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"Em circunstância alguma ele pode saber da minha existência."

Translation:Under no circumstances can he know about my existence.

March 22, 2013

This discussion is locked.


I was surprised by the form of this sentence until I remembered a little factoid I stored away a while ago. To say "something" you use "alguma coisa" but to say "nothing" you use "coisa alguma". The same thing goes on here but applied to the word "circunstância".


Excellent factoid, well done sir.


Superness! I'll write that down as yet another quirk :D


I usually print screen most of the comments on DuoL, people give out great tips and examples.


Thank you, Davu. That may have answered a question I submitted.


Correct me if I'm wrong, please, but my English translation of this sentence was "under no circumstance can he know of my existence." (which was not accepted). The recommended translation "under no circumstance he can know of my existence" seems awkward to me.


I definitely prefer your sentence. Even better in my opinion is to start the sentence with "Under no circumstances" simply because this is an English idiom.


Thanks! I thought of adding the s, but knowing how these translations tend to work, I automatically translated to singular (higher chance of acceptance, I guess). But I didn't want to write an incorrect sentence.


Davu, can you please explain why do we need subject/verb inversion here, as this is not a question?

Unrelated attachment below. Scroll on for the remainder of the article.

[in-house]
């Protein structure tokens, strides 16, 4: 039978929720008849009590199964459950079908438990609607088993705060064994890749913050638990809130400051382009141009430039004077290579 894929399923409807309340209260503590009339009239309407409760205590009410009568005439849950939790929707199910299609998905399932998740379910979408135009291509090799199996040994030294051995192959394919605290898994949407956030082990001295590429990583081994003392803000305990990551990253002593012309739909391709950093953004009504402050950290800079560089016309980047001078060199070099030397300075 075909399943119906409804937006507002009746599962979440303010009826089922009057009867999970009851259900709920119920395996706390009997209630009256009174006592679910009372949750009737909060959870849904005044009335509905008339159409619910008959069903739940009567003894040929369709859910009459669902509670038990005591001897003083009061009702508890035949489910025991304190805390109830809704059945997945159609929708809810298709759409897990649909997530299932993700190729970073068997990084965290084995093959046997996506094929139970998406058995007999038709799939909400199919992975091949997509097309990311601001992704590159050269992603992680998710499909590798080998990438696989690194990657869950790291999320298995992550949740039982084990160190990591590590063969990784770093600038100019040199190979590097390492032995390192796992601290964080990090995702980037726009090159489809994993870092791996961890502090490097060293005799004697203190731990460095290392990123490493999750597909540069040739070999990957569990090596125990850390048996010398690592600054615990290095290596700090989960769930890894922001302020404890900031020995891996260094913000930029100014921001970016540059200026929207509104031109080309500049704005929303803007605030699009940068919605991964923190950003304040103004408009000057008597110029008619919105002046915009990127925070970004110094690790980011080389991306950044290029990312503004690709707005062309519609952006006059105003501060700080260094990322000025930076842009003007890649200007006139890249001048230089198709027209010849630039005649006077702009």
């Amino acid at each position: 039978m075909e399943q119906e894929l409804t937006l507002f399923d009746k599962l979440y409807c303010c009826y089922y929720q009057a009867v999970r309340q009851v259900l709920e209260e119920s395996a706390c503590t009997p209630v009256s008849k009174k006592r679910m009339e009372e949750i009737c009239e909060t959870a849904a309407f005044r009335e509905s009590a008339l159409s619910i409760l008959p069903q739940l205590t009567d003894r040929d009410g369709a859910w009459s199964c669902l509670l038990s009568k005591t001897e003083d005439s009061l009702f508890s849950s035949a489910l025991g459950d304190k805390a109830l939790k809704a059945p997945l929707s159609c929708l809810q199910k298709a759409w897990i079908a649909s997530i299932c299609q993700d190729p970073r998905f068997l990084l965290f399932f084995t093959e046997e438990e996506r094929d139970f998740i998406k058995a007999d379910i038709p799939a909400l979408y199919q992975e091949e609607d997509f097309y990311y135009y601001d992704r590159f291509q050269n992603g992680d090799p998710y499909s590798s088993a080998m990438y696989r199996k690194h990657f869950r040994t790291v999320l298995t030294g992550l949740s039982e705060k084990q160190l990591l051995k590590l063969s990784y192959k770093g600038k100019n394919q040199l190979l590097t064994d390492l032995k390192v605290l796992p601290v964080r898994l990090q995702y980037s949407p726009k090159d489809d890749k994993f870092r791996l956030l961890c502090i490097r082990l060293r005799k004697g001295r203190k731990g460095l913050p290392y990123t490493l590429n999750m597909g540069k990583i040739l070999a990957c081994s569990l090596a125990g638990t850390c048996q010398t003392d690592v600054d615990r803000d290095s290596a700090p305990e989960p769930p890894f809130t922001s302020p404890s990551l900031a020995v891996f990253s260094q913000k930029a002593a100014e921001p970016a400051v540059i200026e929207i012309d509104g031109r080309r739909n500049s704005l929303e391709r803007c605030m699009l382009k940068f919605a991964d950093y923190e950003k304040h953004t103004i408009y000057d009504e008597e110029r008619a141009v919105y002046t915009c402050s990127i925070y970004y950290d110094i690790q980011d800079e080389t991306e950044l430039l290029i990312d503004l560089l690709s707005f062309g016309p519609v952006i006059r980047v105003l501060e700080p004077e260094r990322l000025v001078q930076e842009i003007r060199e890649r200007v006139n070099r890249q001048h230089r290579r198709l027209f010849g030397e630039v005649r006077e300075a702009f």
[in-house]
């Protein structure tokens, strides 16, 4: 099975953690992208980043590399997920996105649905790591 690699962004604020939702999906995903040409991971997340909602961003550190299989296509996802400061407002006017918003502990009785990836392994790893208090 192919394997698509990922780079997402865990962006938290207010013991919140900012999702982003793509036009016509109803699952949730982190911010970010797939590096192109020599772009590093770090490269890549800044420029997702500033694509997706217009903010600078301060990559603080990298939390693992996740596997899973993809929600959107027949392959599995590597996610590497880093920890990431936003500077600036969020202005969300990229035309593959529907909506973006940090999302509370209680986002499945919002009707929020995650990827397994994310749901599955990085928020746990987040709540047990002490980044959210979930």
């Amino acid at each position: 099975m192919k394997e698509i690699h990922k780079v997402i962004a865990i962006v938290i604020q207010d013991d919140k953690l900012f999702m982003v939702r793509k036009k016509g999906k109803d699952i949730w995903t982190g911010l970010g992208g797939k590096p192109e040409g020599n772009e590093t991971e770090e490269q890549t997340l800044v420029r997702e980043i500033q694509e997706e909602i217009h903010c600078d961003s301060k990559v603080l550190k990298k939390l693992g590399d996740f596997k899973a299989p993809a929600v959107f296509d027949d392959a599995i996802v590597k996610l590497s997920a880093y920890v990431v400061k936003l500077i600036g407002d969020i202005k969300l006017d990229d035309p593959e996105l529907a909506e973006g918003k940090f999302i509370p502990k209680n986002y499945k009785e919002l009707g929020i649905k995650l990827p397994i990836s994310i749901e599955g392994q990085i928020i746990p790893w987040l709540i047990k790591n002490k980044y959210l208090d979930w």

• under no circumstance(s) he can know of my existence
  • under no circumstance(s) can he know of my existence


Under no circumstances have I met this rule before ;) Thank you Davu

P.S. A good article about different types of inversion in English: http://www.perfect-english-grammar.com/inversion.html


Agreed. I'm not even sure "under no circumstance he can know of my existence" is correct English. I reported it.


Thank you! I did too, but I wanted to be sure. I hope they will take the suggestion into consideration (and remove the incorrect one).


I did the same, vivi. Reported +1


You are absolutely right. Their sentence is wrong and should be reported.


You're right, that is incorrect English. Better yet it should be "under no circumstances may he know about/of my existence." I've reported it.


At the moment (20 Aug 2013) duo is offering 2 alternative English translations "In any case, he can know of my existence." and "He cannot know of my existence under any circumstance." Having read the above comments, I think the 2nd translation is OK, though not elegant, but the 1st is just wrong. It is a literal word for word translation which I think conveys an entirely incorrect meaning.


Completely agree -- you cannot teach a language and tell your students a sentence can either mean something or else quite the opposite...


Another one with a really awkward translation.


So confused. Where is the word 'não'...

Maybe I'm just tired...


It's not there; See Davu's expalantion at the top of this comments page!

  • alguma coisa = something
  • coisa alguma = nothing
  • Em circunstância alguma = under no circumstances (in no circumstance)
  • Em alguma circunstância = under some circumstances